Banks quietly levy new fees to beat restrictive regulatory climate

Big banks, faced with falling revenues and a regulatory climate that gives them fewer creative ways to make money, are quietly levying or experimenting with fees that would surely outrage customers.

Bank of America angered customers last fall when it tried to impose a $5 monthly fee for using a debit card, forcing J P Morgan Chase and Wells Fargo to back off from plans to impose their own fees.

But that has not stopped major banks from imposing or testing other fees:

Customers of Wells Fargo are paying $15 a month since November for some checking accounts unless customers held three accounts with the bank, and maintained a minimum balance of $7,500 or had a Wells Fargo mortgage.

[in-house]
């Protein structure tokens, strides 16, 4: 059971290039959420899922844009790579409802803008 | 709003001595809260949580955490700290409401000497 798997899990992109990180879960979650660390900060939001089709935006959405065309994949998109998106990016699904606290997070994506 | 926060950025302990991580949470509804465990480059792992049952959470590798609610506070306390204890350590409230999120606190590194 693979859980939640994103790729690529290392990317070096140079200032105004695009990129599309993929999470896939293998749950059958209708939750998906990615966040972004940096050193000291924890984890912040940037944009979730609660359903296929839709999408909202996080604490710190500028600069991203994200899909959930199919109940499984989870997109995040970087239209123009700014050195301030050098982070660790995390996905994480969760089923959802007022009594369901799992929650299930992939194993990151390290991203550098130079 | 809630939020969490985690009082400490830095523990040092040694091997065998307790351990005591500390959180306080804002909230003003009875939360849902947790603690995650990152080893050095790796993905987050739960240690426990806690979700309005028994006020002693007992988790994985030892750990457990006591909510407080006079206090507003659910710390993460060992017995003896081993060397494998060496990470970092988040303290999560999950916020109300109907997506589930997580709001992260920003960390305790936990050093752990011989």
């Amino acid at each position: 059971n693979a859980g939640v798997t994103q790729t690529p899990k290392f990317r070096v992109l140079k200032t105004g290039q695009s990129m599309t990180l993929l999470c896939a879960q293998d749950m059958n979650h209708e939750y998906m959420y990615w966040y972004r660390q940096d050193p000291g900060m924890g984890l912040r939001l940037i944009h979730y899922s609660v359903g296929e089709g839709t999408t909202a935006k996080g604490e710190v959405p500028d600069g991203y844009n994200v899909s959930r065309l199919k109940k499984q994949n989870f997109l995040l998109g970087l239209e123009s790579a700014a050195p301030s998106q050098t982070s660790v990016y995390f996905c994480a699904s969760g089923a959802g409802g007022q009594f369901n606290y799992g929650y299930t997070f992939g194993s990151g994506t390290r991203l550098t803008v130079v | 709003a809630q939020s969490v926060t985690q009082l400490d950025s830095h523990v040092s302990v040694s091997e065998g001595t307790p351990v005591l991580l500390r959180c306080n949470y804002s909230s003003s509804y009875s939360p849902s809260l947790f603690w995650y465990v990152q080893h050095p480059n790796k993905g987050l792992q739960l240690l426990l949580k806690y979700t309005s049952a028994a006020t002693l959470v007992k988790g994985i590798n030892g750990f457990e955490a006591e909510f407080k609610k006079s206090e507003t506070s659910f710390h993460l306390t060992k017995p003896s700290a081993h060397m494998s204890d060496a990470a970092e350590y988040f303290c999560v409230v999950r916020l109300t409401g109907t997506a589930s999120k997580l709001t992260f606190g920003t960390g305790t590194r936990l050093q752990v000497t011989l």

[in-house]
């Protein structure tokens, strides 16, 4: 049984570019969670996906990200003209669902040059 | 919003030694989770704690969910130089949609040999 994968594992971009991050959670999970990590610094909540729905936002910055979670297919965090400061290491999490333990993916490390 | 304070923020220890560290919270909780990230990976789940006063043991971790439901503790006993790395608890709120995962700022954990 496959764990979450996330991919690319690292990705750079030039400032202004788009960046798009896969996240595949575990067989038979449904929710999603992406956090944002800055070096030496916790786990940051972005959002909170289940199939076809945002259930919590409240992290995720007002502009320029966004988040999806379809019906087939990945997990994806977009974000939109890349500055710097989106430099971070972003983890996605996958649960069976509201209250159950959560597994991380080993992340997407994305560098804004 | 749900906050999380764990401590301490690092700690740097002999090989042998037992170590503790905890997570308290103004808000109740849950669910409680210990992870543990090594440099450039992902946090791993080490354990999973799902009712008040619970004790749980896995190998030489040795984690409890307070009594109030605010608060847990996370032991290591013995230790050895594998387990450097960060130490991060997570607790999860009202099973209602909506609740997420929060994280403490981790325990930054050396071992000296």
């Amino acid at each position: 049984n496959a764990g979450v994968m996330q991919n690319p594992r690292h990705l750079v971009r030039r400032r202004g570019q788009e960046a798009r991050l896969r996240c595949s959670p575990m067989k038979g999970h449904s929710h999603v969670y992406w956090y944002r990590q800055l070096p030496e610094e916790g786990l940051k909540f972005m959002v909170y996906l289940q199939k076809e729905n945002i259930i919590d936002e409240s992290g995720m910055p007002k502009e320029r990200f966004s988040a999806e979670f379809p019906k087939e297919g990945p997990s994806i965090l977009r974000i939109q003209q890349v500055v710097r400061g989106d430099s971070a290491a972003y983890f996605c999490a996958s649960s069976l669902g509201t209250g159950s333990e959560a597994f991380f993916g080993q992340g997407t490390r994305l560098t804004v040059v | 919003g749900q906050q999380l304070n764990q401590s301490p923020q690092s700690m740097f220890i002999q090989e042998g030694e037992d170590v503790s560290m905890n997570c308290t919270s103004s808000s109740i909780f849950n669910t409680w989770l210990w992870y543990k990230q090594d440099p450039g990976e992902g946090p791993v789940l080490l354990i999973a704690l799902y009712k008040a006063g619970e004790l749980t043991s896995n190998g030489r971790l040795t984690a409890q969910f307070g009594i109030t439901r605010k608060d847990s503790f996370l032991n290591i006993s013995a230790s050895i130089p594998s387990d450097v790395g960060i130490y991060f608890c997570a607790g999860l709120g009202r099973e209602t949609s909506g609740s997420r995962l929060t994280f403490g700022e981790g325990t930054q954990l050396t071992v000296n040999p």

A number of Citibank customers are being charged $20 a month unless they kept $15,000 in their accounts, up from $6,000 before December and are also being charged a $2 fee for using non-Citi ATMs if their balance fell below the minimum.

Even after its experience last fall when it tried to impose a $5 monthly fee for debit card transactions, Bank of America is testing a menu of checking accounts in Georgia, Massachusetts and Arizona with monthly fees of $6 to $25.